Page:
I hate coupons for individual products. My brain melts when I have to find the 14.627 ounce size of pomegranate toothpaste with menthol to get half off. The occasions on which I have tried being a coupon-clipper, it seems like I spend 4 times as long in the store, hunting for the thing that will save me $1.50. I HATE IT!
But… I LOVE a nice discount off my OVERALL purchase. That’s easy. I buy what I actually want and get a discount off the top. Done!
I have to spend over $1,000 in home improvement materials. Here’s how I saved about $217.58 in 5 minutes. That is over 21% off, after any discounts in price for things on sale! Pretty sweet.
If you’re going to purchase something you need, and someone is willing to pay you tax-free cash for doing so – I say let them!
Check out these cash back cards. Right now, Chase and Citi sweetened the deal with $100 bonuses!
Here’s the scoop: Chase, Citi and Discover have credit cards that never have an annual fee and always give 5% cash back in certain categories. The categories change every three months. We can use these cards to get up to $900 cash back every year – without changing our spending habits. That cash back money is tax free. It adds up!
Instead of using cash, use these cards, get 5% cash back, and then pay off your bill with the cash you were going to spend in the first place.
Click on Chip’s Favorite Credit Card Offers for up-to-date deals, terms, and conditions on these cards and more.. Email me if you have any questions about which card might be right for your situation.
Here are the new categories:
We all have a friend or relative who sends us stupid emails. Let’s face it, I may be that person. When I see their email in my Inbox, I reach for the delete key as I scan the subject for a last second reprieve. I just got a diamond in the rough!
Here’s a site that will tell you how many days old you are. I’m over 17,000 days old!! How much would you have if you saved a measly buck every day of your life? What if you socked away $5 or $10 per day?
If you like this idea, here’s a good place to stash your cash: EverBank’s Yield Pledge Money Market Account pays 1.40% APY guaranteed for six months on balances up to $50K. I’ve had it. FDIC & legit.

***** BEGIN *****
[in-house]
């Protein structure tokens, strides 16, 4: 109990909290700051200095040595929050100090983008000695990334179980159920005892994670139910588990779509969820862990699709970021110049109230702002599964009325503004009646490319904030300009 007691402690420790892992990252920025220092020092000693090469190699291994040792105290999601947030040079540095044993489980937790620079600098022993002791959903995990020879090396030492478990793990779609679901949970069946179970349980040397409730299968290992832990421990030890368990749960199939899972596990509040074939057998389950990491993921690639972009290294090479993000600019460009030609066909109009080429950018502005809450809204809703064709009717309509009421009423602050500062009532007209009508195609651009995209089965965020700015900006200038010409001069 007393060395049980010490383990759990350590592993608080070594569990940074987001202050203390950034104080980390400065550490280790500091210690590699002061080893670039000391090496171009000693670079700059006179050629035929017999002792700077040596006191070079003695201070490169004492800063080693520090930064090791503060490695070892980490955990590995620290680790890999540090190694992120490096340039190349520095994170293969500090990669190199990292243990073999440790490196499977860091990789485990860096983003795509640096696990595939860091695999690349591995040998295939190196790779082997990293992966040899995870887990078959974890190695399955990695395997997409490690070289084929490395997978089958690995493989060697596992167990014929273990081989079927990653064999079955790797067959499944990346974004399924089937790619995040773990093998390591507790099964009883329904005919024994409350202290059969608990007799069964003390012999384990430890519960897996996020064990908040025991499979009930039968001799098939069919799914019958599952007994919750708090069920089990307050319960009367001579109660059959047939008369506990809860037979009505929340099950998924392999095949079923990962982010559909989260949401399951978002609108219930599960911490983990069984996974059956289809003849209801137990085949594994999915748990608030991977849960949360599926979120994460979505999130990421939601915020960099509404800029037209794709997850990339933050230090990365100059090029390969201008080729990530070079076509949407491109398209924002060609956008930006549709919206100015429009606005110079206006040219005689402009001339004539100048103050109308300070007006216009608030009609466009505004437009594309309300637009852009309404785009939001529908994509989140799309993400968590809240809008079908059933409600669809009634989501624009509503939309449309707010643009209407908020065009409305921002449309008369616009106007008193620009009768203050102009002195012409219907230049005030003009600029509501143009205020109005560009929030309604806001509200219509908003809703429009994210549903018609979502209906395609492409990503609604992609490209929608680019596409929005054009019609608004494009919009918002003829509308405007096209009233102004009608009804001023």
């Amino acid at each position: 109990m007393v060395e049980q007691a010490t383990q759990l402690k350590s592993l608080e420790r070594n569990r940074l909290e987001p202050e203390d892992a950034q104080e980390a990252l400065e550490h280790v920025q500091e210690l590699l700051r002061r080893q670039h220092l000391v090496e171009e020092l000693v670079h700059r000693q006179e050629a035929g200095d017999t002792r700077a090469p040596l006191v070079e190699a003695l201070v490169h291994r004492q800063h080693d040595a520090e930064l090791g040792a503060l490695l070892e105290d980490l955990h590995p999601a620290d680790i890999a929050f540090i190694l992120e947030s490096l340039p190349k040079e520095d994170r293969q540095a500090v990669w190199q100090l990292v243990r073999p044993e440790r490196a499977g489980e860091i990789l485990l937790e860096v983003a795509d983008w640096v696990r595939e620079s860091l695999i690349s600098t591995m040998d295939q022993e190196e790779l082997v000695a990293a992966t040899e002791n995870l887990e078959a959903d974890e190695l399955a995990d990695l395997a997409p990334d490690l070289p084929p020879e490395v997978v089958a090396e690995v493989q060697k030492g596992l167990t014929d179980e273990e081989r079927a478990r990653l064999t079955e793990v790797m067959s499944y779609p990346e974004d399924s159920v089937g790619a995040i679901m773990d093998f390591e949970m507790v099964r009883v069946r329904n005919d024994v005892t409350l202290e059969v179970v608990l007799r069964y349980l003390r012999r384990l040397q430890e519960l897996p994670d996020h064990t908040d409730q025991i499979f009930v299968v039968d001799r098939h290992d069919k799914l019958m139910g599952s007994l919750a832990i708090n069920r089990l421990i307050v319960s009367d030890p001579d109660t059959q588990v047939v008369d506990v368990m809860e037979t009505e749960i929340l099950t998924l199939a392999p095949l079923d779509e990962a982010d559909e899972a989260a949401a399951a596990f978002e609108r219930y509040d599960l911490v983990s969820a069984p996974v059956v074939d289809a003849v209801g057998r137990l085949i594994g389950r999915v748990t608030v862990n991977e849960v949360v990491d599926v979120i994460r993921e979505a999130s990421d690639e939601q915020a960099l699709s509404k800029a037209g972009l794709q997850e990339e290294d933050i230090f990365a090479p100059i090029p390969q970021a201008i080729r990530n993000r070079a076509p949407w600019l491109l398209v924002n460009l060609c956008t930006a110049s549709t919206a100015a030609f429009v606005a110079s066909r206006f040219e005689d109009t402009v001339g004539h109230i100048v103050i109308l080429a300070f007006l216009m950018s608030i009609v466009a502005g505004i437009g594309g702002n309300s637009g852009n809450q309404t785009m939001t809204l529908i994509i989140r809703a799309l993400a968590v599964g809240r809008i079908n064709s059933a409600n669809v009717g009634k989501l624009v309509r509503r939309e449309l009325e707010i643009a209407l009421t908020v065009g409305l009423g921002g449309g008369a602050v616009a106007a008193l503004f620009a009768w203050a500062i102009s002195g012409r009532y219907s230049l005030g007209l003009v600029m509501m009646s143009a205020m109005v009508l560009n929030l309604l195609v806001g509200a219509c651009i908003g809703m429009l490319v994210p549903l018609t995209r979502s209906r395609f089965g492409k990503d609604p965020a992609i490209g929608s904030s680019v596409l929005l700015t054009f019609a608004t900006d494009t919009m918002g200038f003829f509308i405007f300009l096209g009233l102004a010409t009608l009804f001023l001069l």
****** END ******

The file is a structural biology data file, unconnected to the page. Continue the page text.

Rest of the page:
You need $1,500 to open it. Kickstart your account with your tax refund!
Sorry about the break in posts, I was shooting an episode of the ABC sitcom “The Middle”. I play Clark, manager of the Frugal Hoosier grocery store. My worlds collide. Typecasting! You know I had to dig deep to research this character. I’m a Buckeye, for crying out loud.
The money tip here is a reminder for you Chase Freedom cardholders. You have the rest of this month to get 5% cash back at grocery stores with that card. Details in my post “A Pretty Quick $57”.
I needed a new computer, but I didn’t have a guy. Do you have a guy? I don’t have a guy. Then it occurred to me that my union may have the hook-up to get a computer at a discount. So I called SAG-AFTRA and voila – they’ve got a guy! Well, a website.
Step One: Buying Through Your Hook-Up
If I signed into WorkingAdvantage.com, and plugged in my union’s code, I could go to Dell and get a computer at a discount. The price was discounted 11%. That was $90 off. This brought the price down to $750.
The Takeaway: Check with your employer, union, or social organization to see if they have any such hook-up before making a large purchase.
Step Two: How To Pay For The Stuff
You can buy gift cards to stores (including Dell) at a discount. Raise, Cardpool, Gyft, GiftCardRescue, and MonsterGiftCard are companies that buy and sell gift cards. They buy your unused or partially used gift cards for less than face value, and turn around and sell them for more. It’s a profit deal. Stores will also provide cards to the discount gift card companies too. The discount gift card companies make a profit, even though they sell the gift cards to you at a discount – below face value. To you, it is an automatic discount.
Freedom!!!!!!!!!!!!!! That was my William Wallace impression. Your thoughts?